The opener, Travis' "Dog Days", sets a remarkable level of intensity and drama. Travis' tenor sax solo borders on the superhuman in its barely contained passion, its virtuosity and flow of ideas and whem his solo ends, the group is immediately hushed for the quiet bass solo. McCoy Tyner's "Passion Dance" is given a fresh reading with some added bass notes to the theme and an excellent piano solo, and for Tubby Hayes' very pretty "Off the Wagon", Travis plays flute and Hamill contributes an exquisite bass solo. Coltrane's Impressions and Cole Porter's "Just One Of Those Things" are both given up-tempo bravura performances with the magnificent rhythm section in full cry. Travis's very varied compositions include the ballad "Tread Softly" and the delicate Latin "Everything Matters" which both bring out the subtle and spare lyricism of the quartet, while "Nightmare in New York" is a suite full of incident and surprises.

Ian Carr- BBC Music Magazine (April 2000)

Tenor saxophonist , composer and arranger, Theo Travis is one of the brightest new talents to emerge on the British Jazz scene for some time. He received a classical musical degree from Manchester University and was nominated Best Newcomer by the Financial Times in 1993 and rising star of the 1995 and 1996 British Jazz Awards. He has recorded three previous albums on the 33 Records label but this is his first CD on the Ronnie Scott Jazz House label. This "Live at Ronnie's" quartet recording captures effectively the club atmosphere. The programme mainly consists of compositions by Travis with the exception of Passion Dance by McCoy Tyner, Off the Wagon by the much missed Tubby Hayess, Impressions by John Coltrane and the Cole Porter standard Just one of those things.Travis is responsible for all the arrangements. The listener is initially made aware of the enormous energy of the group and the technical ability of the individual musicians, as they ride through often complicated passages both rhythmical and harmonic with ease. Travis also, on occasions, displays his classical background in Everything Matters and Tread Softly, but his roots remain firmly in jazz. The leader is ably supported by a fine rhythm section in which pianist David Gordon is outstanding. It should also be mentioned that Travis' flute playing is impressive, particularly in the Tubby Hayes piece. The Ronnie Scott Organisation continues to flourish in Frith Street, but the work it does in promoting young jazz talent, such as these musicians, is also to be commended. A fine CD.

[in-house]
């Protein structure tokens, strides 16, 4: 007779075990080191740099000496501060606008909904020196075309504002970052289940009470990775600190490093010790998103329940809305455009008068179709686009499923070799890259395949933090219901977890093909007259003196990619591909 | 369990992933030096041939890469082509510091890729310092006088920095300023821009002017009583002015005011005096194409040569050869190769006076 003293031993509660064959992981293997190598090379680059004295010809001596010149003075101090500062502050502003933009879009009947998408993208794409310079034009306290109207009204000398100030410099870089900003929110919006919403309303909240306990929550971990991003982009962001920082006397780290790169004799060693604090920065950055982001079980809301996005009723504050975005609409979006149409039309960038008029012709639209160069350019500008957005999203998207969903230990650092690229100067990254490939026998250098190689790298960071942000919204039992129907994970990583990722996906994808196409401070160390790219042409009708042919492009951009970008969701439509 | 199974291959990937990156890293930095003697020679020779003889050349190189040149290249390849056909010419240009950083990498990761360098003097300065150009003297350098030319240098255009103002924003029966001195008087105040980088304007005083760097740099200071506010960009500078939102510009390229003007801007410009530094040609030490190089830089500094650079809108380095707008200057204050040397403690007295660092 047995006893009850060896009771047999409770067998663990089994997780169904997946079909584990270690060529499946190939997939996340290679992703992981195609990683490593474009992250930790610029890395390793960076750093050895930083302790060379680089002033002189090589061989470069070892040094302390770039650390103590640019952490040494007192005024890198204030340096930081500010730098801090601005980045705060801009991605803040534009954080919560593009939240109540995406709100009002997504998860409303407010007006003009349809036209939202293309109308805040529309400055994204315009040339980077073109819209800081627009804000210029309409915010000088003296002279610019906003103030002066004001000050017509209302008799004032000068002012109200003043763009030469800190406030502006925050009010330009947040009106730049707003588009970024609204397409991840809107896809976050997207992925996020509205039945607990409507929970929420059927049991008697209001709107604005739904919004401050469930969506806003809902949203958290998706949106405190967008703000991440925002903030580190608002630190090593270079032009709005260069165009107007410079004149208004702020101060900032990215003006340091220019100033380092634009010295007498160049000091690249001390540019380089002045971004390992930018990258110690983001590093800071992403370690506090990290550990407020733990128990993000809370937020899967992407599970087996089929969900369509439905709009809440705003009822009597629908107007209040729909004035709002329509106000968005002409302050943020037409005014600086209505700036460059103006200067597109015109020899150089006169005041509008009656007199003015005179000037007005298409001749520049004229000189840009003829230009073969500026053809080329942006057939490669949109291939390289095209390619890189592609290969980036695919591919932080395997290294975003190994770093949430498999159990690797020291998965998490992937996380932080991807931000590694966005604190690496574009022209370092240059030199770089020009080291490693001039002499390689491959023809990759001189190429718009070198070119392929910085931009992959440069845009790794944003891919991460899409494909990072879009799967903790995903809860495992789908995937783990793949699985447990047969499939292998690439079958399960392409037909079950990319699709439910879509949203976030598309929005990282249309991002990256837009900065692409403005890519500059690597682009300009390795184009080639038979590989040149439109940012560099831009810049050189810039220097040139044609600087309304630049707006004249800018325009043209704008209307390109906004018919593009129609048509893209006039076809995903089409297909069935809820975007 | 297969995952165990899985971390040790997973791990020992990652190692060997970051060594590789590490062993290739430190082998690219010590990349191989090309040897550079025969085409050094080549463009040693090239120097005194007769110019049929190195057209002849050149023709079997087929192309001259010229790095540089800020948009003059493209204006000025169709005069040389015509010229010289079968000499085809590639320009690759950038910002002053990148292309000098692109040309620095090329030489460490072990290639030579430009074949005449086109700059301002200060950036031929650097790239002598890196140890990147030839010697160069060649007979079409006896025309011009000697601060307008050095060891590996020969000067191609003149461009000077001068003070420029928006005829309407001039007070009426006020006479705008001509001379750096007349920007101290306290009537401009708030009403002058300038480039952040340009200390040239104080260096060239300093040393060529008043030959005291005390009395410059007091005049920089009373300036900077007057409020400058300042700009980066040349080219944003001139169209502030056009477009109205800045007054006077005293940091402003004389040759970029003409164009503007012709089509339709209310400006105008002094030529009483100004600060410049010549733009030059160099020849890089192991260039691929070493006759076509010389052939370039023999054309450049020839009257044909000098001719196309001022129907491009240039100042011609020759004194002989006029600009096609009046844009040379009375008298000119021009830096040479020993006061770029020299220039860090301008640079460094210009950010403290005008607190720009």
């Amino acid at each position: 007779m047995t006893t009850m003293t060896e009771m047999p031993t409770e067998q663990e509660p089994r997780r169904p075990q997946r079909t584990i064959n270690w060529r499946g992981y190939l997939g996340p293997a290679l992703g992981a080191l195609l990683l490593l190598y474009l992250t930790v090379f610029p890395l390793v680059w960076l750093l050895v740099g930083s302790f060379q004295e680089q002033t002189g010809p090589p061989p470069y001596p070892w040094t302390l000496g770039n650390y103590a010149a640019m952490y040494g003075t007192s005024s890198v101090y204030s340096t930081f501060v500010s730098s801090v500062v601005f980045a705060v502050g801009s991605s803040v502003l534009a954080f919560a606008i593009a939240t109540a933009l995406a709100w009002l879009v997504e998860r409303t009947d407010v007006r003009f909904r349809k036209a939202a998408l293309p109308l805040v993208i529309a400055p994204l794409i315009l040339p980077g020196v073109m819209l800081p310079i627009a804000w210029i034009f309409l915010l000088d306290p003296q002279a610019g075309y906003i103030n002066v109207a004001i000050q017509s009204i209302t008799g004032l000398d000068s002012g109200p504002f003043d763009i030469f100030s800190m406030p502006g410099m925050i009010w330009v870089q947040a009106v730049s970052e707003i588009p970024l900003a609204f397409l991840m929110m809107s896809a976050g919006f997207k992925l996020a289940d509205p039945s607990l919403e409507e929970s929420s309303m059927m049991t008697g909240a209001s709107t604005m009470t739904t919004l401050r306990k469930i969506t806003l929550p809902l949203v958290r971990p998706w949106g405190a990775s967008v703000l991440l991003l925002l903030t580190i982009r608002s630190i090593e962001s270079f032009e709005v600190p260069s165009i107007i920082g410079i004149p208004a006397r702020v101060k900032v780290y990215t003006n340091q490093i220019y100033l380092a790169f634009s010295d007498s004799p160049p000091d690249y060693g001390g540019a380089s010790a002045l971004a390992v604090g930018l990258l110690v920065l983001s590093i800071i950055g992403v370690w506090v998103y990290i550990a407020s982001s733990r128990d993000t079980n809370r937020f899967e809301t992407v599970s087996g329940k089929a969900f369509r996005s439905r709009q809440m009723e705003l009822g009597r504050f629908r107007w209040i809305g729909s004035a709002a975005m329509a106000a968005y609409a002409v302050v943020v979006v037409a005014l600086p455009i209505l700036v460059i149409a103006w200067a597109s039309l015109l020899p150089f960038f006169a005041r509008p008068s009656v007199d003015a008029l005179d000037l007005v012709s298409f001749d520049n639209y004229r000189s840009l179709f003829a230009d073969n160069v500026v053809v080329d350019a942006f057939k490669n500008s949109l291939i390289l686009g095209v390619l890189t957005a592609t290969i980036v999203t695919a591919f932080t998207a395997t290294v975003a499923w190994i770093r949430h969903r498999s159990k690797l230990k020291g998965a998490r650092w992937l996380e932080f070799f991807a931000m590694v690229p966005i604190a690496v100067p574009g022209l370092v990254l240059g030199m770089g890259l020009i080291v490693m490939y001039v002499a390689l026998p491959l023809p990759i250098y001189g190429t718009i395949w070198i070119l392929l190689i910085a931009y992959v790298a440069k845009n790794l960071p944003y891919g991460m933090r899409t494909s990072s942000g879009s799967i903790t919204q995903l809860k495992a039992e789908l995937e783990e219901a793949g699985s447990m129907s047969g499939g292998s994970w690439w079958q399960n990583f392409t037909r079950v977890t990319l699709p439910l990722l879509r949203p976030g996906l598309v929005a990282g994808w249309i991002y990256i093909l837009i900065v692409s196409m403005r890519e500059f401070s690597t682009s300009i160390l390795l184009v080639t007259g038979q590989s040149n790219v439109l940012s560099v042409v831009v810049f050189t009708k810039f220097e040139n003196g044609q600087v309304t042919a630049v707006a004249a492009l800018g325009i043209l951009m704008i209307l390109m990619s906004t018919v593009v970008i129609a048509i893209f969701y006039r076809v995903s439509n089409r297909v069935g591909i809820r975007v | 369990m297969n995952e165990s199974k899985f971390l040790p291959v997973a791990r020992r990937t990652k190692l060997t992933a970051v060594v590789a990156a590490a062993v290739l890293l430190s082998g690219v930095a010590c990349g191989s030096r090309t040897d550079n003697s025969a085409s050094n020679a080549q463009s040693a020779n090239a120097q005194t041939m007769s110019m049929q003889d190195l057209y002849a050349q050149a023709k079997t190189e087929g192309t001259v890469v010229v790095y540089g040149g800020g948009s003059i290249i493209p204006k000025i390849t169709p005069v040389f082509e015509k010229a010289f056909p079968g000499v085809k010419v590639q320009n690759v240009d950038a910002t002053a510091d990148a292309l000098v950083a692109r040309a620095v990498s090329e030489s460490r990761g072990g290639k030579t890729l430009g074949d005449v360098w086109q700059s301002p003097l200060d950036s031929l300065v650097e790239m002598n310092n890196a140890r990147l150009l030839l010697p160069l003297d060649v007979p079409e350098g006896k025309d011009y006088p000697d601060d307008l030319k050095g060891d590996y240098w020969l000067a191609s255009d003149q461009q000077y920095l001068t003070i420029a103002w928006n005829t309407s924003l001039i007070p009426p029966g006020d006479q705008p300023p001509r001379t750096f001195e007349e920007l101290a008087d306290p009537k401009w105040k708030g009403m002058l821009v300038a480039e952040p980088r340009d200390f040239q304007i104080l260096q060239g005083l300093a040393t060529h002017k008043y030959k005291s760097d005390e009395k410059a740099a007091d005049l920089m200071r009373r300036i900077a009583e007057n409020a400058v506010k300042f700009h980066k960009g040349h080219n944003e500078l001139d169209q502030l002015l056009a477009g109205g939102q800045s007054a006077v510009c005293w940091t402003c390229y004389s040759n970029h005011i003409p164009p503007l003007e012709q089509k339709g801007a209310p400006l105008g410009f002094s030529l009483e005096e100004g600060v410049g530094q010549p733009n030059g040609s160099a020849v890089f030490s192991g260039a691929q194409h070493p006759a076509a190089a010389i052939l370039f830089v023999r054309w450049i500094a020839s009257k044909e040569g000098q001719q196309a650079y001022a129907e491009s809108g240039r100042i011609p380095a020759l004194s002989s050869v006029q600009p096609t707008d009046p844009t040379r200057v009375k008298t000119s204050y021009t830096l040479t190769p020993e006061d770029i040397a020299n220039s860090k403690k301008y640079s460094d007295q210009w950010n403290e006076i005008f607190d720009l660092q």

David Lund - Crescendo Magazine Feb 2000

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Marshall Travis Wood - 'Bodywork' - Reviews

"Bodywork compresses 13 totally improvised pieces by a trio of leading British jazz musicians. Drummer John Marshall and guitarist Mark Wood have both long been active on the international jazz scene and saxophonist Theo Travis is one of the most gifted of the younger generation of musicians. Their instrumental virtuosity and intensely compositional approach to improvisation has resulted in a remarkably successful album. None of the music was premeditated and yet several of the performances are achieved with such artistry that they sound almost precomposed. "Eyes like the sun" begins with warm and romantic guitar which posits a key, drums and soprano saxophone play quietly, and the piece grows softly and organically. "Gonzo", on the other hand, begins with a manic guitar rhythm and the whole performance is angular and quirky and grotesque humour and ribald rhythm. It's a tour de force." 

Ian Carr, BBC Music Magazine, June 1998

"A welcome departure for notable British jazzers John Marshall (drums) and Theo Travis (saxes, flute). 13 short pieces they describe as "wholly spontaneous improvisations" presumably so as not to alarm their straightahead fusion fans who might otherwise think their writing has taken a wayward turn. Avant rock guitarist Mark Wood(new to me) is the wild card, supplying the grinding metallic textures on "Speed" and "Brainstorming", while Travis forsakes his usual melodic poise for a torrid tenor tone reminiscent of Paul Dunmall and Simon Picard. "Eyes like the sun" is a reassuring free ballad, and "Ozymandias" an engaging juxtaposition of Marshall's snappy meters, Wood's Frisell-like smears and sustains, and Travis's elegantly paced melodic phrasing. Safely mainstream as free jazz albums go, Bodywork is nevertheless a thoughtful and cohesive group effort."
Chris Blackford, The Wire, April 1998

"John Marshall, Theo Travis and Mark Wood perform 13 improvisations her which are wholly spontaneous. I know this because it tells me on the CD insert. I would not have known it by listening to the music. The three are so in touch with each other, and so able to react to the others' playing, that sections of this sound not only composed but also tightly arranged and rehearsed. At other times, they do conform more to the expectations of improv (e.g. "Brainstorming"), such is the range of sounds on offer here. The trio seem genuinely democratic, with none of the three dominating or consistently calling the tune. Although Wood is from a rock background, he is always ready to provide atmospheric effects and colouration, rather than more obvious rockist influences. However, on a track such as Gonzo, his roots are more obvious as he lays down a rhythmic riff which sets the tone for the whole piece and caries the other two along. Travis performs on tenor sax, soprano sax and flute; he switches between instruments to provide sounds which are ideally suited to the contexts. Time and again, he spinsmelodies so beguiling that it is hard to believe they are spontaneously improvised. Marshall is as delicate and responsive as ever and never intrusive, always appropriate in his responses and interjections. Much of the music here demands to be called beautiful. Forget the improv pigeonhole; this is simply excellent."
John Eyles, Avant Magazine, Spring 1998